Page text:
In this situation many of the international civil society organisations (ICSOs) working in the country are facing two critical questions:
Finding and implementing positive answers to both questions will force ICSOs to transform themselves. If they are unable to transform themselves, ICSOs will find it hard to secure their own sustainability and may have to leave the country.
What are the transformations ICSOs need to undergo over the next few years in countries like Sri Lanka?
From charities to rights based organisations
Practically all major ICSOs talk about themselves as “rights based organisations”. However, if we look at their approaches, behaviours or governance we find that much of their charitable past still prevails: Programmes often still are “assistencialistic” providing people with aid rather than contributing to their empowerment. “Beneficiaries” often need to content themselves with the benefits on offer rather than being able to determine themselves what they need: And ICSOs’ governance is usually dominated by representatives from fundraising countries in the global North and with little influence for those who are supposed to benefit from ICSOs’ work. As poverty declines and more and more people are able to think and act beyond the needs of their immediate survival they will no longer tolerate assistencialistic and paternalistic behaviour. For ICSOs, this means: they have to practice the rights based approaches they preach.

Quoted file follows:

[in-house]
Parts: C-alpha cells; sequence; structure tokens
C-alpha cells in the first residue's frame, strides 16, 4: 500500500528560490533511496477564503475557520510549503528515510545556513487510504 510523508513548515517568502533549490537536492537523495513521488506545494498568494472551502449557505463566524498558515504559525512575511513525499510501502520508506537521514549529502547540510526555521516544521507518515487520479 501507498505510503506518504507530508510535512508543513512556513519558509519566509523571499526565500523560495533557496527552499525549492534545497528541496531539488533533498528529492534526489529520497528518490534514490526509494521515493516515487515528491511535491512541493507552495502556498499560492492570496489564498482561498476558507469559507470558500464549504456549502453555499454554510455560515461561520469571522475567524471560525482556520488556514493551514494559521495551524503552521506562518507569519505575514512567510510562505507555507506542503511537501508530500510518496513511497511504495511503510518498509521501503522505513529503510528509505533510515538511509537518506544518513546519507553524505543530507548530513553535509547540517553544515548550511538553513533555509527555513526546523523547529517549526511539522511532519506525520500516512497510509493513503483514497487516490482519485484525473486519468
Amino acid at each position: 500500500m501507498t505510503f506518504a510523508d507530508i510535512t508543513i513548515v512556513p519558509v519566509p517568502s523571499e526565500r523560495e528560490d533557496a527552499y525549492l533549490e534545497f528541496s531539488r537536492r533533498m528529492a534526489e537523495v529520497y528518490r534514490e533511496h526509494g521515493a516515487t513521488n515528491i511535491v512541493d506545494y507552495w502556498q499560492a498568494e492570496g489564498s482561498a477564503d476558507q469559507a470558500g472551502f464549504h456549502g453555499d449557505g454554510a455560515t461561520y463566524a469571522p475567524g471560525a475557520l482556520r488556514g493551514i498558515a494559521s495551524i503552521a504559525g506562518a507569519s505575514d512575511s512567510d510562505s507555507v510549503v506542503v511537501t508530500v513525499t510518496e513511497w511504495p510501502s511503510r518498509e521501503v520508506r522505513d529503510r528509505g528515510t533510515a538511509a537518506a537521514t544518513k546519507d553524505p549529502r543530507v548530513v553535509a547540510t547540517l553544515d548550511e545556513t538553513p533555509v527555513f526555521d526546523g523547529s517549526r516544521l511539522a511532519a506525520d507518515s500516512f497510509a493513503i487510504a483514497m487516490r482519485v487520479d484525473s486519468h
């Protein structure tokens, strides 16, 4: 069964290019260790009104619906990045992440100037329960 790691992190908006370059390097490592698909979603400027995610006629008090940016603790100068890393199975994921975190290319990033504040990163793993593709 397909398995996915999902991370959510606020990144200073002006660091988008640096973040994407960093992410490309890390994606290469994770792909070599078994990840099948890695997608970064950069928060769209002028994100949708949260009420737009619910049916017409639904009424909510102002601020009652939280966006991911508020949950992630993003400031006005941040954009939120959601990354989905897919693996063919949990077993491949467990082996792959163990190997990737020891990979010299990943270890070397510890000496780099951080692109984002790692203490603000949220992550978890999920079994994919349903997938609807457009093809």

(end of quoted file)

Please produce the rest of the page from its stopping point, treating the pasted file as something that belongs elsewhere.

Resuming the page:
From organisations that spend money to organisations that can only spend the money they raise
In countries like Sri Lanka, most ICSOs have been focused exclusively on spending money that had been raised abroad. No fundraising activities took place in the country. This means, ICSOs in Sri Lanka and similar countries have a strong knowledge and culture of programme excellence but very little experience and culture in funding their own operations. In a situation where funding flows from abroad decrease and will eventually dry up, ICSOs’ exclusive focus on implementing programmes is unsustainable. In order to prevail, organisations need to adopt a much more entrepreneurial approach aiming for a sustainable balance between fundraising and programming activities.
From foreign donors to national affiliates of global organisations
In countries that can perfectly well take care of themselves having “country offices” maintained by foreign donors no longer make sense – however, having a national affiliate of a global organisation does. For instance, even in the richest countries, there are some poor and marginalised people, some children who are abused, and some women who are oppressed. Having national organisations that effectively address these challenges is essential, and for those being part of a global family of like-minded national organisations is of a major strategic advantage. A farsighted policy of building civil society capacity and effectiveness around the world will create strong global networks whose local, national and regional members will systematically learn from each other and cooperate where beneficial. Transforming ICSO country offices into national affiliates can be a useful first step in this direction.
In short: In emerging economies such as Sri Lanka ICSOs only have the choice between fundamentally transforming themselves and leaving. If they want to stay, they will have to transform their worldviews, cultures and power relationships.